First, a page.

The United States keeps having problems with huge financial bubbles bursting. Each time the bubble burst, there is a great deal of suffering.
These massive economic collapses have one thing in common. They all involve large centralized markets that are overleveraged.
In my day, I've seen bubbles pop in technology, in the Internet, in energy, in mortages, in credit default swaps, in savings and loans, in the airline industry, in hedge funds, etc..
The one area that I have not seen a bubble pop is health care.
I've seen bubbles form and pop in both times of high regulation and low regulation. Neither regulation, nor deregulation is the cause of the bubbles. However, there does seem to be a relation between the form of the regulation and bubbles.
All of the great bubbles that I've seen form and pop happened in centralized markets.
The centralized stock market is the most common source of large systemic bubbles. However, we often find large system wide bubbles forming in those areas of the economy regulated by the Federal Government. The recent troubles with Freddie Mac and Fannie Mae are cases in point. The Savings and Loan Crisis two decades ago was another case in point.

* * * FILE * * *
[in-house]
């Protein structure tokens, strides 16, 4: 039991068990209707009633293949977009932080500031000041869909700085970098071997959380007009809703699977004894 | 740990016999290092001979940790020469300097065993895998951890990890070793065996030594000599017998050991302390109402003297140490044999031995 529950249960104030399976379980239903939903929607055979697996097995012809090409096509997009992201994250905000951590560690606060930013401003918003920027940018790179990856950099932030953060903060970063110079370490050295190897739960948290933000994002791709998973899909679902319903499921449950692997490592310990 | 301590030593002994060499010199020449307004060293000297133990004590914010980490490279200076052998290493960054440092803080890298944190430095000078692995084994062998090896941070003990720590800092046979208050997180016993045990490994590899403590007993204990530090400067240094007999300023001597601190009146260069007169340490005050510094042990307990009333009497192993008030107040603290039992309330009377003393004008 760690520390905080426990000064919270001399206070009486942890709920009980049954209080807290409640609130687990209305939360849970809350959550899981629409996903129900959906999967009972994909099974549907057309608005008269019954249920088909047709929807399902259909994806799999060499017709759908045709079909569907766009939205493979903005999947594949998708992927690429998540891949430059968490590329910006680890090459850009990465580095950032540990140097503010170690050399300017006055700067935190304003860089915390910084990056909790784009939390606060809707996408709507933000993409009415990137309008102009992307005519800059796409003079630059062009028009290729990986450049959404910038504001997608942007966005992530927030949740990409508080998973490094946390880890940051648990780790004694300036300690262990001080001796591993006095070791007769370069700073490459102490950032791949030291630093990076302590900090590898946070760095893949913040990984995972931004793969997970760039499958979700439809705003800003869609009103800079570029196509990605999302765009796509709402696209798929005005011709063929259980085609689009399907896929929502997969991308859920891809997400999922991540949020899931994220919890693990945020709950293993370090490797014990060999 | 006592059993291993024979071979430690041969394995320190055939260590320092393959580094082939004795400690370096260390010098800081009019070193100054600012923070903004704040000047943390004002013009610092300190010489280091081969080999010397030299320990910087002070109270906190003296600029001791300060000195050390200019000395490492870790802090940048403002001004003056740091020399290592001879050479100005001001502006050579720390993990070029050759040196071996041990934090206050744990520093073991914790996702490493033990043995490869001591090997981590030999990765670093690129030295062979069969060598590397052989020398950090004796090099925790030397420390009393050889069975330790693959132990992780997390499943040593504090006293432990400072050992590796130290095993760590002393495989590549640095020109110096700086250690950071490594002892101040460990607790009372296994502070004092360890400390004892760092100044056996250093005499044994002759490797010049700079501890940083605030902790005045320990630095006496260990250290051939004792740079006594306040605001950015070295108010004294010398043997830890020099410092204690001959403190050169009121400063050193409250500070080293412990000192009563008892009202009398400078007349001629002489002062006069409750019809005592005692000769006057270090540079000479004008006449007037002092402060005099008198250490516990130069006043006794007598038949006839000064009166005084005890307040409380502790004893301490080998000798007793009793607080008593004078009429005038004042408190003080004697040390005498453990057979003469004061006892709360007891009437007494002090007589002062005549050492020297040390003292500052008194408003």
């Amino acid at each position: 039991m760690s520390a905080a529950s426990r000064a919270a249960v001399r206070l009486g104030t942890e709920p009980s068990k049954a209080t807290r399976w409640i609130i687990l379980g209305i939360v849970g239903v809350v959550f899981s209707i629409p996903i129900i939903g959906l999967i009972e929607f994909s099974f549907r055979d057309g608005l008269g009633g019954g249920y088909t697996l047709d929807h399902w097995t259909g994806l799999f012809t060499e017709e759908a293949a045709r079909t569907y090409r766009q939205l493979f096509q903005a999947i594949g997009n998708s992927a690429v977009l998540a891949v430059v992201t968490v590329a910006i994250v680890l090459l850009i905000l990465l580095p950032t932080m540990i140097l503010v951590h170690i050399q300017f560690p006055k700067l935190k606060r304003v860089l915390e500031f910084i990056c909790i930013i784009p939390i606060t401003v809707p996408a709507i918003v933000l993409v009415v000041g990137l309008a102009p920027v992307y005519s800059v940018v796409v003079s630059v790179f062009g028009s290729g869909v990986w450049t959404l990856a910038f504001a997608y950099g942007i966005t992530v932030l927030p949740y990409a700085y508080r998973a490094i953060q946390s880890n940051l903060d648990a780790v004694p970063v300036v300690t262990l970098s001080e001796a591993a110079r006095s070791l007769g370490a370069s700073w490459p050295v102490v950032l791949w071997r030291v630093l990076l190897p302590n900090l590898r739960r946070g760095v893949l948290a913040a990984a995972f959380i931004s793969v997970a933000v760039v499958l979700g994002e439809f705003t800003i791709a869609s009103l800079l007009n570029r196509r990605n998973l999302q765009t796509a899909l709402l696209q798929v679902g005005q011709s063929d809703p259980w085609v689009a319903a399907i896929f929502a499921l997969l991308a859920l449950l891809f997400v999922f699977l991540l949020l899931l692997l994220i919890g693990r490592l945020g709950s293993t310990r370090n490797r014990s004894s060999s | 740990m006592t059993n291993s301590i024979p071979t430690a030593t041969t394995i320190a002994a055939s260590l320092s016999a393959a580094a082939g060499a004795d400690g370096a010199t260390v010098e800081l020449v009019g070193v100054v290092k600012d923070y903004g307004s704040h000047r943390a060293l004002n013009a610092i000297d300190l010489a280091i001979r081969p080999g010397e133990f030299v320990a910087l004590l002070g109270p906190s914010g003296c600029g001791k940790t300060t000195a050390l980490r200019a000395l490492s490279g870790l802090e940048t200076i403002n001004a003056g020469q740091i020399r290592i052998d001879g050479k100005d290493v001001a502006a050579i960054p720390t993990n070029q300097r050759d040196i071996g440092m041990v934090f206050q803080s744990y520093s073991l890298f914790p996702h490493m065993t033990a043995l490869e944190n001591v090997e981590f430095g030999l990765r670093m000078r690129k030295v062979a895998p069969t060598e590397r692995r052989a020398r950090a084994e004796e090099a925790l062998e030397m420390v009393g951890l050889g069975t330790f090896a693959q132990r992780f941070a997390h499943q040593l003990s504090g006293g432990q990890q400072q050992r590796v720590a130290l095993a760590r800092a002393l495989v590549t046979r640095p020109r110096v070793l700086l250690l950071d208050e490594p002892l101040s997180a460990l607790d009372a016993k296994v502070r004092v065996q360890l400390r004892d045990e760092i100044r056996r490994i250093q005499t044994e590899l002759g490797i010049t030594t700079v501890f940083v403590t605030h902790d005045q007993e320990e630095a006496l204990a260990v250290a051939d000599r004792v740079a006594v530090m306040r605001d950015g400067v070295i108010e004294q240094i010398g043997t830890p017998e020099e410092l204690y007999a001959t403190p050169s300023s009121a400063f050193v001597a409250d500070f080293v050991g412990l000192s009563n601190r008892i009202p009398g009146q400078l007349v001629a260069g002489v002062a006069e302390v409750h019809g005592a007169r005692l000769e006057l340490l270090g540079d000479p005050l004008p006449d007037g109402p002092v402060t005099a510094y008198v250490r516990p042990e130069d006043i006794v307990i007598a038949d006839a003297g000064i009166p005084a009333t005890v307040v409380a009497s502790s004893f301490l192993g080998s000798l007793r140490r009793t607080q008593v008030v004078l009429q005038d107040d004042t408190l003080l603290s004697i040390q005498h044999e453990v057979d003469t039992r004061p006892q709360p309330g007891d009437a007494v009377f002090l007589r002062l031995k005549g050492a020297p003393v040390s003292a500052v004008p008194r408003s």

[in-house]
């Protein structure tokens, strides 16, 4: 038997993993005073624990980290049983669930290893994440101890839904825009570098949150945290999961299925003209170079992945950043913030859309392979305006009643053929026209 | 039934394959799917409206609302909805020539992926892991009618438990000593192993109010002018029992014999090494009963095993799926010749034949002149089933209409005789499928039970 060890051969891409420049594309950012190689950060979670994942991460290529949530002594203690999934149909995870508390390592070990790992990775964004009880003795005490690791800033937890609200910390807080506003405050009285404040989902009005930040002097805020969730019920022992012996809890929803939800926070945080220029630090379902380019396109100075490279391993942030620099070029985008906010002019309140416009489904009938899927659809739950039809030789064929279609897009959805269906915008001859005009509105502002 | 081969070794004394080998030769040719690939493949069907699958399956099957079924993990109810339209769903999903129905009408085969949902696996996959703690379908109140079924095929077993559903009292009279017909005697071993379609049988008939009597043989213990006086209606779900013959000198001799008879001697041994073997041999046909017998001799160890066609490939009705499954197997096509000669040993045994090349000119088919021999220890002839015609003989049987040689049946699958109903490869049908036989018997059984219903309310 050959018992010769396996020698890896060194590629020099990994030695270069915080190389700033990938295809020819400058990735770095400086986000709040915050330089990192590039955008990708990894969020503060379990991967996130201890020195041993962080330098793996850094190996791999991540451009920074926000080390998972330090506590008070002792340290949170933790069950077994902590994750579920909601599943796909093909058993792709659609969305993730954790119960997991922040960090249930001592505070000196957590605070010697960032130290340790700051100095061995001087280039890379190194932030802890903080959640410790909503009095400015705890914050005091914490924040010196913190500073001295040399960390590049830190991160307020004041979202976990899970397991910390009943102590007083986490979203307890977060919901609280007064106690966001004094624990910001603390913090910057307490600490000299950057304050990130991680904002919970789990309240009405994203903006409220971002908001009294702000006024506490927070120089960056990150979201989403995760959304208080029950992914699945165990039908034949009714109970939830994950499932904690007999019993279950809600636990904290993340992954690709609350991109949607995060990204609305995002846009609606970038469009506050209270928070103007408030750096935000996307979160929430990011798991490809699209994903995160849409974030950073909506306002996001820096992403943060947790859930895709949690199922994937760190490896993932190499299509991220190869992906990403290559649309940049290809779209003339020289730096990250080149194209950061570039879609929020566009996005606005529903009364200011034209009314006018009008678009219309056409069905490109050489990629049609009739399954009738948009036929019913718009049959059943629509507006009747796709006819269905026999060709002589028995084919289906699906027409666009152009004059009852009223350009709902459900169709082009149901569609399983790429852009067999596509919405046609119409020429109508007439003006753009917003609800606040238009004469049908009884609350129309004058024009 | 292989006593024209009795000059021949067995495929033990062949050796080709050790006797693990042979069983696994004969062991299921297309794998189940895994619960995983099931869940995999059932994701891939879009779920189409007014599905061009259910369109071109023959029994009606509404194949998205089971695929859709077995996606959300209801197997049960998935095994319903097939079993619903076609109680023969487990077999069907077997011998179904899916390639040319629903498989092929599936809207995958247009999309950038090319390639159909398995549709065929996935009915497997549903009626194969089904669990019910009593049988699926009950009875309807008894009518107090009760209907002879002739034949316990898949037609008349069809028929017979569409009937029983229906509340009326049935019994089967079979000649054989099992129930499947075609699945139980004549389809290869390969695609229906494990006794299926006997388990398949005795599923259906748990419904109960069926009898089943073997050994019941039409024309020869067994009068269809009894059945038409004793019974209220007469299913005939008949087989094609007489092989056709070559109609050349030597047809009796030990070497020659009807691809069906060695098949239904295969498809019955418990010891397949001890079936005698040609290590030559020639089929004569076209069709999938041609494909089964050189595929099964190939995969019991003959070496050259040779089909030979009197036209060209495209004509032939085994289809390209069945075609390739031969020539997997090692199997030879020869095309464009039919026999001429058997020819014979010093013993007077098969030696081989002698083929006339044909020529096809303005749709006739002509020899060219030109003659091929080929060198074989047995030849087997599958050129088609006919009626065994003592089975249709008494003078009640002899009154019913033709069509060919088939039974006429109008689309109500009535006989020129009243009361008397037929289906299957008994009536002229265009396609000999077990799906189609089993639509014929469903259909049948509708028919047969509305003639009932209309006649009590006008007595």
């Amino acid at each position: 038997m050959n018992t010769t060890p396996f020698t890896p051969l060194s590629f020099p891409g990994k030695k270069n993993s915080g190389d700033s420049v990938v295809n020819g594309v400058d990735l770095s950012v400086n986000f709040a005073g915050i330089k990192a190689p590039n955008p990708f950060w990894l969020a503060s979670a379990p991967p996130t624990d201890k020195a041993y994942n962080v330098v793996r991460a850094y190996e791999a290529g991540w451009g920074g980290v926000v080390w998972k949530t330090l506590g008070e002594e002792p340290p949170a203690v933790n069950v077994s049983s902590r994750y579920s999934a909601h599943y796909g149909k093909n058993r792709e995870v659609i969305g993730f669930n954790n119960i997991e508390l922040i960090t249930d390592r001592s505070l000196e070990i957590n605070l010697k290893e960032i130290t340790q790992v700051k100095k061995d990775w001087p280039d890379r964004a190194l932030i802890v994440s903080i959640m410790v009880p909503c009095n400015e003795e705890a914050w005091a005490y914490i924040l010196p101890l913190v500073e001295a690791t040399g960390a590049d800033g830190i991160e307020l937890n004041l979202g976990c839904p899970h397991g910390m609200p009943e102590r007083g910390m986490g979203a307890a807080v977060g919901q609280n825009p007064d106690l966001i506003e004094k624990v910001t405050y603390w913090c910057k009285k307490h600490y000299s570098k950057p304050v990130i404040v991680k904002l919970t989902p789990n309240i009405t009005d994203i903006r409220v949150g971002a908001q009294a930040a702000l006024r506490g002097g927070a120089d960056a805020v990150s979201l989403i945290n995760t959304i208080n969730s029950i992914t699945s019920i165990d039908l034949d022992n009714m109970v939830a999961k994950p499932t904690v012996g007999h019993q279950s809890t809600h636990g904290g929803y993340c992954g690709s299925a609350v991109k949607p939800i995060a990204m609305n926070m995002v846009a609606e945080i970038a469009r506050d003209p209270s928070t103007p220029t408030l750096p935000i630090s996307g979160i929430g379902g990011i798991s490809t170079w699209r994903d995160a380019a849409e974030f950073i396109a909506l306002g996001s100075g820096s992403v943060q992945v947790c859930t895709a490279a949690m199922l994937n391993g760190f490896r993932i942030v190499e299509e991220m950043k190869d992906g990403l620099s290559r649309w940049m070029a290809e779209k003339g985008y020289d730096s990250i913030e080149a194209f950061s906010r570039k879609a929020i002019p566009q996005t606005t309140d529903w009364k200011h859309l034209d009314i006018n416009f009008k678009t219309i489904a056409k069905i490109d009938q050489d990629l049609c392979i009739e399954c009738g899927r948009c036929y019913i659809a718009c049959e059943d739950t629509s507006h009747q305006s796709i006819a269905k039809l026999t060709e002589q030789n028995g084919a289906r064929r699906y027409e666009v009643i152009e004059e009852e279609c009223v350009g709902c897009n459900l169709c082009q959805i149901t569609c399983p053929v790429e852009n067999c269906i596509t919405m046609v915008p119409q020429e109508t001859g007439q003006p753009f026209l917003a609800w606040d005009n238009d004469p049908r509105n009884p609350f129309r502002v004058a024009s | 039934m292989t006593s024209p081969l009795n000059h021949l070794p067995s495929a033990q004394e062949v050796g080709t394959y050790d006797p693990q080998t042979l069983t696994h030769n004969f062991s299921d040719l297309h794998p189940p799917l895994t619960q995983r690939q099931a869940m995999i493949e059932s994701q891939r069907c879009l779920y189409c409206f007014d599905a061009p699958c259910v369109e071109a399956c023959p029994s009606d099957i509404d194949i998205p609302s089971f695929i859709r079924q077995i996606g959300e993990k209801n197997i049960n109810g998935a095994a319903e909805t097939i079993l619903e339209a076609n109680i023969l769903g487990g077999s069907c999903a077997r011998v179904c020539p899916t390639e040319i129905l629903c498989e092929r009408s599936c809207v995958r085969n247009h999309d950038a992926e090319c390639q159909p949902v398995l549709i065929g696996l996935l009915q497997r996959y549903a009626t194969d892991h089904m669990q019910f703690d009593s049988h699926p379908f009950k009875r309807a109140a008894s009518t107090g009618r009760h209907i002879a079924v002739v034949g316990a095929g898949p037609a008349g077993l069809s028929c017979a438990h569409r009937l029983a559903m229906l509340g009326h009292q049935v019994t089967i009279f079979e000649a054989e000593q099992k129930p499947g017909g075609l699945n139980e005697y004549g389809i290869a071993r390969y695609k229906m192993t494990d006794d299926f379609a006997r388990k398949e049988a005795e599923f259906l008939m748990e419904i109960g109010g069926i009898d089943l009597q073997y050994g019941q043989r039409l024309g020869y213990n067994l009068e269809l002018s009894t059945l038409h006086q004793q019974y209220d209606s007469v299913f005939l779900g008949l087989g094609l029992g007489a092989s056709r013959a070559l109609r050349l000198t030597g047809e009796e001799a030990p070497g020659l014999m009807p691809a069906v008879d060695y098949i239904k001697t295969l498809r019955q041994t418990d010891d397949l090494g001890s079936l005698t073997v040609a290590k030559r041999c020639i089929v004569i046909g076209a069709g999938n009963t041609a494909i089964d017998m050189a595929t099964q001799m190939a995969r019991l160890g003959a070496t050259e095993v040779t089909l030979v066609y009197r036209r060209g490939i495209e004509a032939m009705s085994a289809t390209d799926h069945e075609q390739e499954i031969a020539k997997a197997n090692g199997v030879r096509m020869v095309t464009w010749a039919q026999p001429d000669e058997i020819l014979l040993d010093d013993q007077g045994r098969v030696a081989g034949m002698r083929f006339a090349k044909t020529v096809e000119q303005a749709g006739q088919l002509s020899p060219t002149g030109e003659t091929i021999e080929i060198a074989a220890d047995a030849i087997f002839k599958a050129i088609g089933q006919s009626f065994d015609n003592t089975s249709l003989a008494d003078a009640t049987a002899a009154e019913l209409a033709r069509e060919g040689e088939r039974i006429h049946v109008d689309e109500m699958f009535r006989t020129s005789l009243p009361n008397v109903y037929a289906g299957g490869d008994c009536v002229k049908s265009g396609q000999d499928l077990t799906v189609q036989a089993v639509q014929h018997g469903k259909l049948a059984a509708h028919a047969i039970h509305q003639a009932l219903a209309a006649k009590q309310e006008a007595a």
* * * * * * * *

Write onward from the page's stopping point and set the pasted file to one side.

The current "Health Care Reform" transfer regulatory power over health care from the individual states to the federal government. Central to the "reform" is a bizarre health care exchange.
Centralized regulation appears to create centralized systemic faults.
In the wake of a horrific economic collapse of our centralized economy, our government is centralizing the one segment of the economy that did not collapse.
I fear that one of the effects of the current legislation is that it will put health care into the same bubble forming and bursting pattern as the rest of the centralized economy.
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